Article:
take trophy big game and the number 
of trophies that were taken by bow and 
arrow. Illustrations include seven full- 
color paintings by renowned wildlife 
artist Guy Coheleach, a sketch of two 
bull moose by Hayden Lambson, and 
black-and-white photographs of 55 top- 
ranked trophies in all big game catego- 
ries. 

MAJESTY: VISIONS FROM THE 
HEART OF ELK COUNTRY, 
published by Falcon Press, P.O. Box 
1718, Helena, MT 59624, in coopera- 
tion with the Rocky Mountain Elk 
Foundation; 1993, 124 pages, hard 
cover, $29.50. 

This full-color, coffee-table book 
contains 100 spectacular photos of elk 
and elk country taken by many of 
North America's foremost wildlife 
photographers, including Montanans 
Conrad Rowe. Mike Sample, Michael 
H. Francis, Donald M. Jones, Denver 
Bryan, Alan and Sandy Carey, and Pete 
and Alice Bengeyfield. Quotations 
from noted naturalists and sportsmen — 
e.g., Teddy Roosevelt, John Madson, 
Paul Schullery, and John Muir — fit 
nicely with the photos. The Rocky 
Mountain Elk Foundation, headquar- 
tered in Missoula, directs its efforts 
toward protecting and conserving 
important elk habitat and plans to use 
royalties from the book for habitat 
enhancement or acquisition. As the 
foundation's Lance Schelvan says in 
the introduction: "We believe that 
nothing could be more important than 
taking care of what's left of the land 
around us.... We feel that elk best 
symbolize the wonderful diversity of 
the western landscape, even if we only 
hear them on dark September nights.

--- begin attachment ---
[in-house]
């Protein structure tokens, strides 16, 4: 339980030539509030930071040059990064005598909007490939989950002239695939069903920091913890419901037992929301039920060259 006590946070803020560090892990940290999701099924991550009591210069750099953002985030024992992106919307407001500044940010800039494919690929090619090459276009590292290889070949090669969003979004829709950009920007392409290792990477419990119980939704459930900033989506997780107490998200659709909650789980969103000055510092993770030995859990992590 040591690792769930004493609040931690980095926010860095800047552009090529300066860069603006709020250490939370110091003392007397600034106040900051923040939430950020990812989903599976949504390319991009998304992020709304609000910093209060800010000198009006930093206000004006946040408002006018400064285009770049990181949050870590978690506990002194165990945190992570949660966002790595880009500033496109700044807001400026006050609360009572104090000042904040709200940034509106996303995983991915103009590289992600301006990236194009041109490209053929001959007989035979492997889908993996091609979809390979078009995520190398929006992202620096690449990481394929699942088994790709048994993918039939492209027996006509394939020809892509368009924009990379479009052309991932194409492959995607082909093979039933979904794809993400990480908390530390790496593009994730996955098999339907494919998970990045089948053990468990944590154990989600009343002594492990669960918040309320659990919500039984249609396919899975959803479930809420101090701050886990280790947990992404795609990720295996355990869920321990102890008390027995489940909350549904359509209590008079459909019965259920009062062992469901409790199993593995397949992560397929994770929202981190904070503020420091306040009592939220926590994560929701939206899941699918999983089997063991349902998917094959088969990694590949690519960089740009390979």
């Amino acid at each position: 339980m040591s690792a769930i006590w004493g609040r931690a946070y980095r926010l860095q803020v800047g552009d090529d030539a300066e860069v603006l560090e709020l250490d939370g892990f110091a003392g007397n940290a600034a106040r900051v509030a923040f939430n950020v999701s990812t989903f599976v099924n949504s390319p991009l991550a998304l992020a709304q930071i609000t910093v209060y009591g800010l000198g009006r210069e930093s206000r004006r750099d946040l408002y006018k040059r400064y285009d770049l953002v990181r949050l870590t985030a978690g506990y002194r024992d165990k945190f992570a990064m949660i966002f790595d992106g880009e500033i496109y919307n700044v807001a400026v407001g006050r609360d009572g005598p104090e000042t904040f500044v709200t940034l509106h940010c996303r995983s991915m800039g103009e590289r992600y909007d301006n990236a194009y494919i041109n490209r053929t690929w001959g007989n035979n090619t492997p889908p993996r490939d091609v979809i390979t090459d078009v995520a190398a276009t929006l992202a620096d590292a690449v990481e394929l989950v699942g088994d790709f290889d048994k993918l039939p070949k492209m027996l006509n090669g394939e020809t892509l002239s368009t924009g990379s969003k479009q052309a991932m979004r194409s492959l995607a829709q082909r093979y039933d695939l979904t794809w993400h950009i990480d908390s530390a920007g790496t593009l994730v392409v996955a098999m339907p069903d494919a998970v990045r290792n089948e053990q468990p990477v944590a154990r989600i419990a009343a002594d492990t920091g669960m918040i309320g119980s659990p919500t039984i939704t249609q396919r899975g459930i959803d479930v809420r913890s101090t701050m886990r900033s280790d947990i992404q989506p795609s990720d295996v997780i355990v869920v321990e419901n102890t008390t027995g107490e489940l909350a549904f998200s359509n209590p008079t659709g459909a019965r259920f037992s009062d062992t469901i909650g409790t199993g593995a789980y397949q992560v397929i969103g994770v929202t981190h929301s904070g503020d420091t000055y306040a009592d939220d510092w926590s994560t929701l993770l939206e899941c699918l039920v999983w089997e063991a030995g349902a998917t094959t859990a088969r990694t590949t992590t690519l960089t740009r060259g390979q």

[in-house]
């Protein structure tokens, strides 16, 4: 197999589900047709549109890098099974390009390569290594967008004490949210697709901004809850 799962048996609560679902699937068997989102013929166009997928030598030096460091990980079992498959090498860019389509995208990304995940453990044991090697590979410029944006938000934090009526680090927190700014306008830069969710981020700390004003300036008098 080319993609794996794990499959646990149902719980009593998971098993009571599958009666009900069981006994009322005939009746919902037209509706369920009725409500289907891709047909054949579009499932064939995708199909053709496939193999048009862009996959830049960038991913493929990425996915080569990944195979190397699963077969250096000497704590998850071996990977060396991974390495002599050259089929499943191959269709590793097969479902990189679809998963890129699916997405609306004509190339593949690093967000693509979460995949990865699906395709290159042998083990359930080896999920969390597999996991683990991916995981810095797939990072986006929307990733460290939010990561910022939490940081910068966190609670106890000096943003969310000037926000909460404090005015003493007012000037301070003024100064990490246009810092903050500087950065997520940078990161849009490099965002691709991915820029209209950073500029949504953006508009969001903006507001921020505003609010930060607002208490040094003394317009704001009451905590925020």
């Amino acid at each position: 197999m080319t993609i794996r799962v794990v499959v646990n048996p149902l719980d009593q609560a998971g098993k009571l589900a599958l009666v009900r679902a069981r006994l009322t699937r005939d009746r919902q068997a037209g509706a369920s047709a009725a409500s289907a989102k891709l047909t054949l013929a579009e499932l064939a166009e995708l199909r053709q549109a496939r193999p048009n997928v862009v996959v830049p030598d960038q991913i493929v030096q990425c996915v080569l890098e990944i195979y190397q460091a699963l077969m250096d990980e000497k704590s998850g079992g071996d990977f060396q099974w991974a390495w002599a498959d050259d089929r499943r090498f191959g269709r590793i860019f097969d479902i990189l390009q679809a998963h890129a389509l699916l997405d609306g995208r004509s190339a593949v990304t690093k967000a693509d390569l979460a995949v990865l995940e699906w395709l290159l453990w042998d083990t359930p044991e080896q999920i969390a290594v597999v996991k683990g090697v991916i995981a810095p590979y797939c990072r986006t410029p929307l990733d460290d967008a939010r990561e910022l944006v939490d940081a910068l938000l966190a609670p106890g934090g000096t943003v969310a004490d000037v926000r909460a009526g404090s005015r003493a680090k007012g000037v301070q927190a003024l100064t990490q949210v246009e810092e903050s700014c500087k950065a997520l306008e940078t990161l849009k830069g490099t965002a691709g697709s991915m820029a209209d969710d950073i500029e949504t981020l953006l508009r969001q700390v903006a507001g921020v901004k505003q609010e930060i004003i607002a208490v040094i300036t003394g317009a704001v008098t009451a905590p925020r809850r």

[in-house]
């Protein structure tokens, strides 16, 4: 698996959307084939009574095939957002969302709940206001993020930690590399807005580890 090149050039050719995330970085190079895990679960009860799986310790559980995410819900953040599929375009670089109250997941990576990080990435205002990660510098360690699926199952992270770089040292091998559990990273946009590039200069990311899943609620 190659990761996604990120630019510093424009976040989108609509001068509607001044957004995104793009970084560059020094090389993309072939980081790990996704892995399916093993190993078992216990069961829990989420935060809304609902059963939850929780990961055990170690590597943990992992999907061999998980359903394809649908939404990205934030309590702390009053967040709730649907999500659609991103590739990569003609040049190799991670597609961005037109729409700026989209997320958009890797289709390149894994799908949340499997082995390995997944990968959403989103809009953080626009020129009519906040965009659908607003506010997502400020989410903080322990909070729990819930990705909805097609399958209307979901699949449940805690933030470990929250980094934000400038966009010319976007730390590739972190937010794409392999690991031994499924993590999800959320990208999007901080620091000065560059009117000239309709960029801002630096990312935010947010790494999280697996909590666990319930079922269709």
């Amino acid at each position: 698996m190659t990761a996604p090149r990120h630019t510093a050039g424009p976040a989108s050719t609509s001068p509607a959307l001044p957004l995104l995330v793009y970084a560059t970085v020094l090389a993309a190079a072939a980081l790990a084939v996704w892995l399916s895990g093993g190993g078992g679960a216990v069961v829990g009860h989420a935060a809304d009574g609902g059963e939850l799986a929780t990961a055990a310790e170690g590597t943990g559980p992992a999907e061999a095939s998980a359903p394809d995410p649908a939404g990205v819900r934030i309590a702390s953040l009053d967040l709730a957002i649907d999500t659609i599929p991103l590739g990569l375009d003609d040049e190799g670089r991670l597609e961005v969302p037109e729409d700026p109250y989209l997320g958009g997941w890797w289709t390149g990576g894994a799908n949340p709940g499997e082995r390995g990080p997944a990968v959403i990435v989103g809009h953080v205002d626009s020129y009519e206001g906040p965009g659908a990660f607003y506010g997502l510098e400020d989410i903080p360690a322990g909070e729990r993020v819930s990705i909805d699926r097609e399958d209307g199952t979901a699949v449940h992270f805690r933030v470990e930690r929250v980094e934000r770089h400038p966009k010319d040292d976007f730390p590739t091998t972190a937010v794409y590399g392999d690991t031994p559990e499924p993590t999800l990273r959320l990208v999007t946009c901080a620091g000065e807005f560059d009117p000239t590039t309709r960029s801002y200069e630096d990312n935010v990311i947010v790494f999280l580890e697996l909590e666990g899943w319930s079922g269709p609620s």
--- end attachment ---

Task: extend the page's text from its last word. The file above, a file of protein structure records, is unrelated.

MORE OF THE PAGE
So we publish this book as a celebra- 
tion of elk, and where they live." 



34 



MARCH/APKN. iw MONTANA OUTDOORS 



<ROM THE Field 



Anatomy of a Fishing Movie 



by Mike Gurnett 

Film Production Supenisor 

Consenation Education Division 

The assignment seemed simple 
enough: Make a documentar>' that 
explores the lives of three men and 
their influence on three rivers (George 
Grant, the Big Hole; Bud Lilly, the 
Madison: and Dan Bailey, the 
Yellowstone). And while you're at it, 
make the film a celebration of 
Montana's wild trout story. With a 
hasty review of my memory bank, I 
figured if I could make a film about 
anything, this should be it. After all, 
I've been launching some kind of hook 
attached to some sort of line into trout 
waters someplace in Montana all my 
life. 

So the filming began. I soon 
discovered that real-time, two-dimen- 
sional documentation of fly fishing 
holds one's interest right in there with 
watching a raft inflate. I came to the 
realization that my recollection of a 
day on the river is actually a lifetime 
blended into a few commemorative 
journeys in which all the fish are over 
18 inches, most take dries, deer imbibe 
at each riffle, eagles soar, osprey 
plummet, and family and friends wear 
eternal grins. 

The camera sees reality. After three 
weeks and 3,000 feet of film, I had 
wide shots demonstrating double-haul 
casting with 8-weight rods, medium 
shots of roll-casting with 3-weights, 
close-ups of precision-made reels, 
macro-images of delicate dry flies, and 
footage of two rather small fish being 
landed. After editing, I figured this 
would get me about 30 seconds into the 
30-minute program. Not only did I 
question how to parlay these visuals 
into a celebration, I wondered if I 
would ever work again. 

Fortunately, the time came to begin 
interviewing George, Bud, and outdoor 
writer Charles Waterman on behalf of 
the late Dan Bailey. During hours of 
recording, each spoke not of size and 




The department's new documentary explores the lives of three men and their 
influence on three Montana Rivers. 



numbers of trout, but of where trout